By now we are all doing our bit to flatten the corona curve. Those who can, are working from home, schools and recreational venues are closed. We are self-isolating, avoiding handshakes and washing our hands more frequently and meticulously than normal. Maybe you were wondering if there is more you can do to stay healthy and optimise your immunity?
In a further effort to avoid getting sick, people should obviously be trying to eat as healthy as possible. Restaurant closures have forced us to eat more home-cooked meals. Stocking up on a variety of fresh wholefood ingredients happens to be more important than stockpiling hand sanitiser and toilet paper in my household! This is because I have studied and believed in the healing power of certain foods and the value of a healthy diet for immunity building and disease prevention. Cooking for me is a relaxing, creative outlet. This helps enormously in taking the ‘chore’ out of daily meal preps and following a healthy diet, as a lifestyle and not limited to current crisis times. If food be your medicine, let your kitchen be your pharmacy, is what I say!
Eat your fruits and vegetables
Is the key to health as obvious as what our mothers and grandmothers always told us: to eat our fruits and vegetables! Or is it about avoiding unwholesome processed foods, alcohol and sugar to name but a few well-known culprits … or perhaps a bit of both?
These messages may sound way too simple to be deeply impactful. But these are strange times indeed… a time of forced rest, slowing down and staying at home. Should you be searching for answers to the how-to-build-resilience-and-stay-healthy puzzle, this could be just the time and space you need to get invaluable feedback.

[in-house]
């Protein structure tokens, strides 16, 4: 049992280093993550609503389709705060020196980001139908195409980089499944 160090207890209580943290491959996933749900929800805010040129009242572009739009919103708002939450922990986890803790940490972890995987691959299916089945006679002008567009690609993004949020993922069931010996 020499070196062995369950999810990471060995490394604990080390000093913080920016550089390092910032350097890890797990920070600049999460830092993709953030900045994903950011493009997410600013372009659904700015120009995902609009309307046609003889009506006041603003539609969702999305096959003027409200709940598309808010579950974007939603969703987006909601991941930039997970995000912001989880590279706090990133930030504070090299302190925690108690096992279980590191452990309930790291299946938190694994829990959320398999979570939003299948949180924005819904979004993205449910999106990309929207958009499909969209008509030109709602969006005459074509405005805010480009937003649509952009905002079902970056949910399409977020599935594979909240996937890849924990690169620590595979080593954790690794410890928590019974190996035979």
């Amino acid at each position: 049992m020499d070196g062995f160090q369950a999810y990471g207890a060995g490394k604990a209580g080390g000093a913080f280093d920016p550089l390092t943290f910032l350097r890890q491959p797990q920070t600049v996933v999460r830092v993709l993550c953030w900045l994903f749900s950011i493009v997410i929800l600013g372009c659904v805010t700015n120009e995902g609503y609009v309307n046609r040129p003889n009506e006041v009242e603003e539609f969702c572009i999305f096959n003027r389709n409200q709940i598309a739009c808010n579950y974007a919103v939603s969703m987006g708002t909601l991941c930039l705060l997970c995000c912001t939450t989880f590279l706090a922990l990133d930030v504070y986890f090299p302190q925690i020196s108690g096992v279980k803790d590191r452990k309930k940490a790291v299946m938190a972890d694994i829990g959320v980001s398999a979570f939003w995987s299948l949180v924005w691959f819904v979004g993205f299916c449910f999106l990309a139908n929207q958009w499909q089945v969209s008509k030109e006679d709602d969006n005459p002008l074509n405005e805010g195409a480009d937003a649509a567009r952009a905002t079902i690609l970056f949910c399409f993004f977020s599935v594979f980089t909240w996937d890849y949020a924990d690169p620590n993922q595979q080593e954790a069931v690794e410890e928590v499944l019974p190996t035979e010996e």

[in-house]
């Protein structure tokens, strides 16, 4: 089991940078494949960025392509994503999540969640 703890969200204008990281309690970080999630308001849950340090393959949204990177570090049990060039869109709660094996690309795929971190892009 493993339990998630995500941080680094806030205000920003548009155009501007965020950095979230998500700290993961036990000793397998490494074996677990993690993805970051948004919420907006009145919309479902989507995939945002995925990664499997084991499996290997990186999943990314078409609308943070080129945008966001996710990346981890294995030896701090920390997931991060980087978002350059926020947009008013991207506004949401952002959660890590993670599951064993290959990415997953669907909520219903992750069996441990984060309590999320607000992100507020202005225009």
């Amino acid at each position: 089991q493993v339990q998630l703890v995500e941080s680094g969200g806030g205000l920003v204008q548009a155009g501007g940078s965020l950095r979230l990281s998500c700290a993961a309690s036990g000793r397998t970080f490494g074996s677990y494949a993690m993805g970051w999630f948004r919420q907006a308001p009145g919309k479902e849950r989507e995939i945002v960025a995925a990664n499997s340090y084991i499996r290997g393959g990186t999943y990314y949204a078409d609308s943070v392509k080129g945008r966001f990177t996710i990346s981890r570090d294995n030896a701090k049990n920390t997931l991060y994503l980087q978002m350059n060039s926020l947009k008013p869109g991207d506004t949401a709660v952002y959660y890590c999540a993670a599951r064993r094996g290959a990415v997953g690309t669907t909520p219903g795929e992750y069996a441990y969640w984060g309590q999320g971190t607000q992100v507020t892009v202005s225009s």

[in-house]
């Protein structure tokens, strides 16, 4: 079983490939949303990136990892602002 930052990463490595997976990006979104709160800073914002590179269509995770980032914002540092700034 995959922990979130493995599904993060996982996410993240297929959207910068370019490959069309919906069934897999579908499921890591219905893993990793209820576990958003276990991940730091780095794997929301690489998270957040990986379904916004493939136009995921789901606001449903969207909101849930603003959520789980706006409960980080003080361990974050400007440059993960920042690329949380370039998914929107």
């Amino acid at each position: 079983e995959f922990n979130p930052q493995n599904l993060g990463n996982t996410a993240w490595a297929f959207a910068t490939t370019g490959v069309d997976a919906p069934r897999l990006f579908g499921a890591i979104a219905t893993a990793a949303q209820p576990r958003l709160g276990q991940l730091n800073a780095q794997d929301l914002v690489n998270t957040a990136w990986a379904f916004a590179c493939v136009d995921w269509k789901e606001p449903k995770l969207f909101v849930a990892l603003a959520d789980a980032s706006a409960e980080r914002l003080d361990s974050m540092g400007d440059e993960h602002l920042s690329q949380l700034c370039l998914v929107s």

Ancient wisdom vs Modern science
The idea of listening to ancient wisdom and going back to nature has always appealed to me. And when modern science can provide me with substantial explanations, I am completely converted. So, is there any science to support why we should follow the advice of our wise forebearers and eat our fruits and vegetables?
Eating a rainbow
Yes, there is and plenty of it! Eating especially a rainbow of colourful fruits and vegetables is important for building a strong immune system and numerous other health benefits. In nature and commercial farming, all plant foods have a signature colour. Strawberries are red, oranges are orange, broccoli is green, blueberries are blue, garlic is white, tea is green, turmeric is yellow and pepper is black.
The colours in food relate to families of plant pigments. Furthermore, colour is indicative of nutrient content and heralds the presence of different antioxidants, vitamins and minerals. For that reason, creating and consuming meals that use nature’s full palette of phytonutrients, is more than a feast for the eyes. A diet that incorporates a rainbow of fruit and vegetable ingredients can have many positive health and vitality outcomes.
Antioxidants help the immune system repair and mop up after infections and the toxic insults of modern living. They support our cells in reducing everyday ‘wear and tear’ which is called oxidation. Among other important functions, antioxidants can also remove the cellular ‘rust’ that builds up, switch off the inflammation, slow the natural ageing process and repair damaged DNA.